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Global oil stocks could be just weeks away from returning to their five-year average levels, the key metric to gauge the success of OPEC-led output cuts, as global demand growth holds and key producers continue to rein in production, the International Energy Agency said Friday.

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OECD oil stocks fell by a larger-than-normal 25.6 million barrels in February to within just 30 million barrels of their five year average, the IEA said in its latest monthly oil market report.

OECD oil stocks have now fallen for six of the last seven months and have declined sharply versus their five-year average, the key metric being used by OPEC to measure the success of its output cuts.

Speculating whether the OPEC-led output deal has now achieved its goal, the IEA said that OECD oil stocks, which are expected to continue drawing if the current cuts hold, will likely reach or even fall below the five-year average target in April or May.

"It is not for us to declare on behalf of the Vienna agreement countries that it is "mission accomplished", but if our outlook is accurate, it certainly looks very much like it," the IEA said.

OECD commercial oil stocks declined by 25.6 million barrels month-on-month in February to 2.84 billion barrels, the IEA estimated, the lowest level since April 2015. Preliminary data for March is mixed, the IEA said, with US stocks falling a further 17 million barrels on the month but higher crude stocks in Europe and Japan.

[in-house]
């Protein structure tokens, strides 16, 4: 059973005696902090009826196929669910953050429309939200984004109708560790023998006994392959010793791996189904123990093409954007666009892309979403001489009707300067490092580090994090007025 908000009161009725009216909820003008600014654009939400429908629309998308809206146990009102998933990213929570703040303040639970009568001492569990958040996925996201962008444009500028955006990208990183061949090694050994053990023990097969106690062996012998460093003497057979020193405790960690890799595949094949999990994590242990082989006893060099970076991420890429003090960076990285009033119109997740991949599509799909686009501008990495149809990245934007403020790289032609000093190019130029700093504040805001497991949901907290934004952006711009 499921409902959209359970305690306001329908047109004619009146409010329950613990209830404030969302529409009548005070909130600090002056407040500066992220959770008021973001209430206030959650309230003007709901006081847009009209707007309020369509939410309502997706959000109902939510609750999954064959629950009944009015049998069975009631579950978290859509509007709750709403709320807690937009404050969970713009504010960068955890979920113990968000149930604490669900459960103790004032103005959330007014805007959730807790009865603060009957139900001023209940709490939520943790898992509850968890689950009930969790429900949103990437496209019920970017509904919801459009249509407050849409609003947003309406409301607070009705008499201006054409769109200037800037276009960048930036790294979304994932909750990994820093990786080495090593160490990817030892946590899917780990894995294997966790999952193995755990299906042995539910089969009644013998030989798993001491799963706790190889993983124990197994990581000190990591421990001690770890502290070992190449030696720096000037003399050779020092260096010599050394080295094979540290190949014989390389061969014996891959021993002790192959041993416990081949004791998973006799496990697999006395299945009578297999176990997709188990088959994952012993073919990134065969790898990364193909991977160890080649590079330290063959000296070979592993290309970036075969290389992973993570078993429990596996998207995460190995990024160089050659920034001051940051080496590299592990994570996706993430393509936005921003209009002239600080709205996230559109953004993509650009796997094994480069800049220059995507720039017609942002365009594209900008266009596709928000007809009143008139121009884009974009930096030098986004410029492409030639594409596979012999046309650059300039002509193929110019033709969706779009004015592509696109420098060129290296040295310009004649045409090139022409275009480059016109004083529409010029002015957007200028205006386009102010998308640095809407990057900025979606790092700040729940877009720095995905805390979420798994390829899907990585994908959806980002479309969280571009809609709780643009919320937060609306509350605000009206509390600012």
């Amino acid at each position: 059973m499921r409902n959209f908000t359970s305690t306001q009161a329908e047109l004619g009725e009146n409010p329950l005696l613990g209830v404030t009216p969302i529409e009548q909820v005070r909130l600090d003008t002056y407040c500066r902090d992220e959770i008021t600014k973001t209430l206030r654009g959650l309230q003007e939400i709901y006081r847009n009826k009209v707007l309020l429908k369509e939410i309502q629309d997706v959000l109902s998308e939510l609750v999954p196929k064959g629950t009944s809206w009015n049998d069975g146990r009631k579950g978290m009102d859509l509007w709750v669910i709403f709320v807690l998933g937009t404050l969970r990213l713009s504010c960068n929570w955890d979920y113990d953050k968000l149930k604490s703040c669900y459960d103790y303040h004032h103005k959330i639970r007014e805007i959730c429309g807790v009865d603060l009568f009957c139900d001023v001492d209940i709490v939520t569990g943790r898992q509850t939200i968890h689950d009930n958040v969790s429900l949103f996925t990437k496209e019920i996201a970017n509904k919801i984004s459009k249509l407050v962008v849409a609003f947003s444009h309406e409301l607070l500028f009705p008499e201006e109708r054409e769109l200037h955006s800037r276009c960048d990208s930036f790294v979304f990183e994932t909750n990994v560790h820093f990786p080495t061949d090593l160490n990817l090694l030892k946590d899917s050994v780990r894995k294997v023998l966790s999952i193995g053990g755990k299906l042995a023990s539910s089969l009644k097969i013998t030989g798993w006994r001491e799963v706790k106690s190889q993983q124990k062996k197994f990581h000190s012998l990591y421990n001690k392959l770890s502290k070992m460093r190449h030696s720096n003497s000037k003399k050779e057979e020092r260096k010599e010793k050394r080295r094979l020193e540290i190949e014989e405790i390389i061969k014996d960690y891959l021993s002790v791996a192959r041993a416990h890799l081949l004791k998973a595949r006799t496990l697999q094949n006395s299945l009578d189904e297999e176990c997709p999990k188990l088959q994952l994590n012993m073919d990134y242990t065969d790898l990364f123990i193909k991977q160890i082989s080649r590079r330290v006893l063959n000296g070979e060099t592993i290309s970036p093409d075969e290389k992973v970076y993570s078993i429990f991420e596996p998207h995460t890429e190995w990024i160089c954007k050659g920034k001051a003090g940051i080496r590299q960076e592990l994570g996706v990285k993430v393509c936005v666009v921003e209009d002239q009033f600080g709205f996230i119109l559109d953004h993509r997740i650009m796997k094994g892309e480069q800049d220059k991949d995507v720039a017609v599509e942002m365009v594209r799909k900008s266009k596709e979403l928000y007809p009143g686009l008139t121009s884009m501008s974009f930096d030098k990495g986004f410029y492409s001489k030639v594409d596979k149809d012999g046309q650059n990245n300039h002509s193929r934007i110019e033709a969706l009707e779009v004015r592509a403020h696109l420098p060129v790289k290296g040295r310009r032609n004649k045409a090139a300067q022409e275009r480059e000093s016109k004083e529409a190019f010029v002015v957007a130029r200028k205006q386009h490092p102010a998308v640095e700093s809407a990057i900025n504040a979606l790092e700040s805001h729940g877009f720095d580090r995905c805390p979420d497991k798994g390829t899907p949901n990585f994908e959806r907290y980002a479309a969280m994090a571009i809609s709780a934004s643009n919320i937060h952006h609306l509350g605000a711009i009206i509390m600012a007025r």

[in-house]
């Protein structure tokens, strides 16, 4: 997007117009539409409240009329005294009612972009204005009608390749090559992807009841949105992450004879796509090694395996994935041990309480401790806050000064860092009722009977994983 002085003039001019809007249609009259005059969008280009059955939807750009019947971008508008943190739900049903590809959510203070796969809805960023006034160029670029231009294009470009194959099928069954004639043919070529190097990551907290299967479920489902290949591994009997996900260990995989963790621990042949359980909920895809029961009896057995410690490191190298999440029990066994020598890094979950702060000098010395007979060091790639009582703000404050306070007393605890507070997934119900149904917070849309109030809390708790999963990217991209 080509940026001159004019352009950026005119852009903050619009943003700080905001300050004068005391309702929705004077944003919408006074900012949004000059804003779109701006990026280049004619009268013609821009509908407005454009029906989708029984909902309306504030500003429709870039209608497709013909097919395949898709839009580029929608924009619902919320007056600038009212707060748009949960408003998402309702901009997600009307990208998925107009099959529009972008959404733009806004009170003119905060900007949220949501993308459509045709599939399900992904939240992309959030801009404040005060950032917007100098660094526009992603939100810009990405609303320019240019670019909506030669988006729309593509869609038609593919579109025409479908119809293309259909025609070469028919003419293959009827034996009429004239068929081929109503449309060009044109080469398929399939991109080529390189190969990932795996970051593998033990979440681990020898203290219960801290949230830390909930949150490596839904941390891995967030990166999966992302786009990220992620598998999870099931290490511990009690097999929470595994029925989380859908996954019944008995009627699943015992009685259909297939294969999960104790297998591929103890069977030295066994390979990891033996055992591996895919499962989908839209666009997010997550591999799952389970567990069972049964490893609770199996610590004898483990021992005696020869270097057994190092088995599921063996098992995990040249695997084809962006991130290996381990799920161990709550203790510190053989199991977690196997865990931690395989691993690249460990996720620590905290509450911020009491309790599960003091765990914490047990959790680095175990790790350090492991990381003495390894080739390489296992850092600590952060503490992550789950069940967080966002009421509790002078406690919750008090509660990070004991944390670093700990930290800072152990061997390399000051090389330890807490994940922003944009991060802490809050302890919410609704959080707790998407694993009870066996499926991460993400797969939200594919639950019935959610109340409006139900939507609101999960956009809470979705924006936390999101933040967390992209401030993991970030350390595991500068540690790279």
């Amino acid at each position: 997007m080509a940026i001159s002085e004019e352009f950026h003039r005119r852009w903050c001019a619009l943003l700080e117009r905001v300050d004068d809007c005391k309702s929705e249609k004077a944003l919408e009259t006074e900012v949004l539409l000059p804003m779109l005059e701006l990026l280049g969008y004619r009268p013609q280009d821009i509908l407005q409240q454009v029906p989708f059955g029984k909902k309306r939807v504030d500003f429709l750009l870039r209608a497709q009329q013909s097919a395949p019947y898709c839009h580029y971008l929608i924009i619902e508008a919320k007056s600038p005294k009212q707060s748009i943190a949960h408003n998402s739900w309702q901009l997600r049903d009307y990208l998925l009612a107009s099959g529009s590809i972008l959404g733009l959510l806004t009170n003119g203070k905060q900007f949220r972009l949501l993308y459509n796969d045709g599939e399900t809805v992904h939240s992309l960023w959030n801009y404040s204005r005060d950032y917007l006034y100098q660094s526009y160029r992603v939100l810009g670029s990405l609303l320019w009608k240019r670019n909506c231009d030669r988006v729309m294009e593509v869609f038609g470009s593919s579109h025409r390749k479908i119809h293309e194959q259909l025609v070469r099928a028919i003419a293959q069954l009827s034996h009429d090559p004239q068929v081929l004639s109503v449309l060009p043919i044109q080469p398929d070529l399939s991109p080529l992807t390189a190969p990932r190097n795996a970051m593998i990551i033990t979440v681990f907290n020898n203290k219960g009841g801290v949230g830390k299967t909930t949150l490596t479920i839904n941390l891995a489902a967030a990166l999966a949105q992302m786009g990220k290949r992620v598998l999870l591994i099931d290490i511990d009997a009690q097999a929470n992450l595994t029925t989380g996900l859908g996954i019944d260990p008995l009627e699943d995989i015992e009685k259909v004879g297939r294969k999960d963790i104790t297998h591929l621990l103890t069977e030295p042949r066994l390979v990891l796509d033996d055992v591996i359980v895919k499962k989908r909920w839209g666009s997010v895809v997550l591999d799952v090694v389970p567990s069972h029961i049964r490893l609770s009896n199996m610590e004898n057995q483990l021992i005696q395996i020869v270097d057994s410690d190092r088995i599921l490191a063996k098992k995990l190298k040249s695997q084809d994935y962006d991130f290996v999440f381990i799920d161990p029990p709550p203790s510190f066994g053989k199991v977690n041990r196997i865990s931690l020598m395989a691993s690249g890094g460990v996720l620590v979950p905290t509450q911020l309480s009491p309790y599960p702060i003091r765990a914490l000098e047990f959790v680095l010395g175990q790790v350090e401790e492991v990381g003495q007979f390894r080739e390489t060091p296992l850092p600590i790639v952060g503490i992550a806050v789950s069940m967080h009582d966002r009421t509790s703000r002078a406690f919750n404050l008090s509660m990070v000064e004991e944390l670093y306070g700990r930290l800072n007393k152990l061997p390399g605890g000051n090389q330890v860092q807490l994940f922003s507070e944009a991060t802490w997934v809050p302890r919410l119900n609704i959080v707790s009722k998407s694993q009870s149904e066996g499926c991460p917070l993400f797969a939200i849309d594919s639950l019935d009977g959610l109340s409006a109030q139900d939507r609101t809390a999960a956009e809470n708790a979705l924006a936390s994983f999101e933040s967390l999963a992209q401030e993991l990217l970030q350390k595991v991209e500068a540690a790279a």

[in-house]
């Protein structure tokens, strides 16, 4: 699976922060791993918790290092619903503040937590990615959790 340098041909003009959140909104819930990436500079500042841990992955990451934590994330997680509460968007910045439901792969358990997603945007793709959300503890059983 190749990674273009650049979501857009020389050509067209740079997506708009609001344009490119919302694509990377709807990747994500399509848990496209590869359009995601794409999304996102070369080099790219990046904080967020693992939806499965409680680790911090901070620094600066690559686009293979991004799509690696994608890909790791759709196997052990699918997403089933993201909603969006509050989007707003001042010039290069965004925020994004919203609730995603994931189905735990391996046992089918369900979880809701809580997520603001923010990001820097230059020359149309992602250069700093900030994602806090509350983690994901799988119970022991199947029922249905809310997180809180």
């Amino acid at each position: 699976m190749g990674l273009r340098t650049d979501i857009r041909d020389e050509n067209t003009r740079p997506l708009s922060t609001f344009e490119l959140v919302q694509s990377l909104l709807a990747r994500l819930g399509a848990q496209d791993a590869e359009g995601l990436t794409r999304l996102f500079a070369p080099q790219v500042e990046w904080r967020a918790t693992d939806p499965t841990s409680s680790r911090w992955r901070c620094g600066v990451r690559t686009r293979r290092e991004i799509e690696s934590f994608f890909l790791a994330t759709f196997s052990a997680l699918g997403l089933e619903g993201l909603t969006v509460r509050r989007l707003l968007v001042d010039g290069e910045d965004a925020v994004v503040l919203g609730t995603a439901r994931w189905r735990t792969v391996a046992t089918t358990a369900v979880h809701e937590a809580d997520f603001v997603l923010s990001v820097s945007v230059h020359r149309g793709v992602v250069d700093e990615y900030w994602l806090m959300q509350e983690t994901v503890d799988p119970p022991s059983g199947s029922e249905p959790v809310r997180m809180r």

On demand, the IEA said it still expects global oil demand to grow by 1.5 million b/d to 99.3 million b/d this year, after an upward revision to the US demand picture was largely offset by a downward adjustment for China.

OECD oil demand during Q1 was revised up by 315,000 b/d, due to cold weather in the US and the start-up of a petrochemical project, while non-OECD demand in the quarter was revised down by 260,000 b/d due to weak Chinese data, the IEA said.

Noting that the current wider economic outlook still remains supportive of demand with strong OECD growth figures, the IEA said the ongoing trade dispute between the US and China is "introducing a downward risk to the forecast".

Under a scenario where global GDP growth is cut by 1% due to widespread rising trade tariffs, global oil demand growth would be reduced by roughly 690,000 b/d, the IEA estimated.

"Oil demand would suffer the direct impact of lower bunker consumption and lower inland transportation of traded goods, reducing fuel oil and diesel use," it said.


On supply, the IEA said world oil production slipped by 120,000 b/d to 97.8 million b/d during March, after the OPEC-led oil producers cut output by 2.4 million b/d, significantly more than their pledged 1.7 million b/d.

Confirming estimates by S&P Global Platts, the IEA said a third of the March cuts cam3 as a result of unplanned reductions from Venezuela and Mexico, which have lost a combined 890,000 b/d versus the October 2016 baseline.

The IEA said that scheduled maintenance, unplanned declines and tighter supply discipline cut OPEC crude oil production by 200,000 b/d in March to 31.83 million b/d.

"Losses from Venezuela helped push OPEC crude output to the lowest level in nearly three years and raised (the OPEC cut) compliance to an eye-popping 163%," the IEA said.

The IEA left its outlook for non-OPEC growth this year unchanged at 1.8 million b/d, sticking to its view that US crude production will increase by 1.3 million b/d versus 2017 led by a shale oil recover.

--Robert Perkins,
--Edited by James Leech,